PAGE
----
BEIJING, Feb 1 (Reuters) - China Huarong Asset Management Co , one of the country’s largest state-owned distressed debt managers, launched on Thursday a Beijing-based soured asset exchange, as the authorities step up efforts to curb rising debt risk.
The new entity, dubbed Huarong Zhongguancun Distressed Asset Exchange Co, is the first institution in China that is dedicated to the trading of soured assets, Huarong said in a news release.
The move comes as Chinese lenders struggle with the rapid build-up of bad debts, which have increased for 24 consecutive quarters, making policymakers come up with unconventional measures to prevent a potential debt crisis.
The amount of non-performing loans in China’s commercial banking sector spiked to the highest in 12 years, reaching 1.67 trillion yuan ($265.5 billion) by the third-quarter last year, according to official data.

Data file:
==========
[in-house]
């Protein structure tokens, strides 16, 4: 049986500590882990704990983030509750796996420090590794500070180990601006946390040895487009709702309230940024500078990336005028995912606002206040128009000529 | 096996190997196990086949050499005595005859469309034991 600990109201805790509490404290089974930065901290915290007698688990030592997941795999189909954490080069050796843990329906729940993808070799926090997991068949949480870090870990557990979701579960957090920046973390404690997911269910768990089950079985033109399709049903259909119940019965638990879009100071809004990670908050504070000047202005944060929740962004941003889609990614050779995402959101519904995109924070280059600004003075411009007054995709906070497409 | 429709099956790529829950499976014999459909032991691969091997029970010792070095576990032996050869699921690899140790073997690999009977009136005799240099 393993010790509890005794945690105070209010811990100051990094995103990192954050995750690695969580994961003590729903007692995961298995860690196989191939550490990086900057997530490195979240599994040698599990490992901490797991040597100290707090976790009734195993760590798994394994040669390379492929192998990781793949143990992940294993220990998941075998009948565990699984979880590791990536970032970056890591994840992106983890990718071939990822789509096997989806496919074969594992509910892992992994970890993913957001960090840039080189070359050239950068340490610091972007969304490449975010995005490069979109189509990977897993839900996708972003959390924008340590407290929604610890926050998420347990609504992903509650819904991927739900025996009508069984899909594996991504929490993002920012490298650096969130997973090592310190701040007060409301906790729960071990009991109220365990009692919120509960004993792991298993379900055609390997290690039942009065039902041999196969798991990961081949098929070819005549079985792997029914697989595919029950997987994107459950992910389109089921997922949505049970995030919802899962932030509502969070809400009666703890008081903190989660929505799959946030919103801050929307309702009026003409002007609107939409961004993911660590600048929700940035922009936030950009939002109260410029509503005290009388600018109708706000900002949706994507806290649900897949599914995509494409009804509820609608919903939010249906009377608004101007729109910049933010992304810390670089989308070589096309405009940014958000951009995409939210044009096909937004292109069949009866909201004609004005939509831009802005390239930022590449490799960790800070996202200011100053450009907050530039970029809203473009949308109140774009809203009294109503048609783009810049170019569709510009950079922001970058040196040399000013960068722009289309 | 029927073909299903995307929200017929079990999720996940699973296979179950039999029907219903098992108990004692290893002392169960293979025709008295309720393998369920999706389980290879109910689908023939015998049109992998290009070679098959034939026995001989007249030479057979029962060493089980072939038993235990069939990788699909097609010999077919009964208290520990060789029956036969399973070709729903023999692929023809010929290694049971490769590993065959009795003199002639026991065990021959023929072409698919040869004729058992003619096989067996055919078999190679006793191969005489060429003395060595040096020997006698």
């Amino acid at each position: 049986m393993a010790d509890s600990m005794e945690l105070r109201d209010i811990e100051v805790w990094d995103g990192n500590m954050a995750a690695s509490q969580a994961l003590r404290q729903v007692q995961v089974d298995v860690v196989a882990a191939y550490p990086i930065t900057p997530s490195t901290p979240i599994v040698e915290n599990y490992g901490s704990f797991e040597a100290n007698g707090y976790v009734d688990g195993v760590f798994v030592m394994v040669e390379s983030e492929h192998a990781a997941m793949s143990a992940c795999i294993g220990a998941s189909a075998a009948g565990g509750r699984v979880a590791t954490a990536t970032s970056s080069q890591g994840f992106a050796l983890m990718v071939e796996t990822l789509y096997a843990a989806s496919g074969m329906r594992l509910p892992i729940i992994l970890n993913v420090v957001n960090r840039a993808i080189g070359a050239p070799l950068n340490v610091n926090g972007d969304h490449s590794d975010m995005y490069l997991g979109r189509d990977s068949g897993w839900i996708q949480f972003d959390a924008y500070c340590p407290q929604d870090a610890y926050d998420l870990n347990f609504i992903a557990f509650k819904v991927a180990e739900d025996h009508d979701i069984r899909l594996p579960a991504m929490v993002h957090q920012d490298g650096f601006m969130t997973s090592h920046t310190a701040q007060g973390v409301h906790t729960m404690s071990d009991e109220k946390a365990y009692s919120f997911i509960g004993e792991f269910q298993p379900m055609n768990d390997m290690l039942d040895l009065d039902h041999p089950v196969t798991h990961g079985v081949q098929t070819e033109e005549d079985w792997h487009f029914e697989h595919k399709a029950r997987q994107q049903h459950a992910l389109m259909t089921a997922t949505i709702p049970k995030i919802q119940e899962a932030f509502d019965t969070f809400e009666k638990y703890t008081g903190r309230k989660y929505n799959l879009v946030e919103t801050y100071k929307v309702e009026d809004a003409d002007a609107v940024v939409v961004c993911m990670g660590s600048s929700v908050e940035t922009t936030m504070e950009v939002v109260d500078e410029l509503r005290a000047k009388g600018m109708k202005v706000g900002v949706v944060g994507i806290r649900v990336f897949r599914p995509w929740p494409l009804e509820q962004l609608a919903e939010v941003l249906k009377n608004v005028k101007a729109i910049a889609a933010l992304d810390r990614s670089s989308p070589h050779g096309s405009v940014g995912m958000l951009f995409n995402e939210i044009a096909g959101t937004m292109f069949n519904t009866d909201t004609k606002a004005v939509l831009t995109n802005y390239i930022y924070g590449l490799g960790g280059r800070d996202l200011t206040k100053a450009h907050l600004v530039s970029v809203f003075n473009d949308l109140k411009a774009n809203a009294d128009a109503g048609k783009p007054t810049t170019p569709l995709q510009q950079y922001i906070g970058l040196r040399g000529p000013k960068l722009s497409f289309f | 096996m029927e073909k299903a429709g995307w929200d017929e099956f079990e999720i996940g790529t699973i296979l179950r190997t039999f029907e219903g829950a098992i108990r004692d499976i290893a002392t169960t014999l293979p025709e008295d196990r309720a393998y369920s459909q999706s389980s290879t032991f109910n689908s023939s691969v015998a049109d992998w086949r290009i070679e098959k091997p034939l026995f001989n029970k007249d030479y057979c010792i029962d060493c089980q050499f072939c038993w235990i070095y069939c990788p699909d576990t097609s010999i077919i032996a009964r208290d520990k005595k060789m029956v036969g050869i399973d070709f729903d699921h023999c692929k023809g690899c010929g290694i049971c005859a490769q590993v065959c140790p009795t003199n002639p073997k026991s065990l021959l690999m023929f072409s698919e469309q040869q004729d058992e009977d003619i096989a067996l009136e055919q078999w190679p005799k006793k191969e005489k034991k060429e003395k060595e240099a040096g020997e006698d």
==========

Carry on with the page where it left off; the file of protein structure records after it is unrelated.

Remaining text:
In the past three years, state-owned Huarong has bought more than 1 trillion yuan in non-performing assets, accounting for more than 50 percent of the market when it comes to buying bad loan packages from commercial banks, it said.
Huarong said it seeks to use the internet and big data tools to share information and fasten the resolutions of bad assets through the exchange.
Huarong owns a 58 percent stake in the exchange, while the remaining stake is shared by Beijing Qibu Tianxia Technology Co and State-owned Properties Investment & Management Co of Haidian District in Beijing, it said.
The exchange has a registered capital of 500 million yuan, Huarong said.
$1 = 6.2900 Chinese yuan Reporting by Shu Zhang and Ryan Woo; Editing by Jacqueline Wong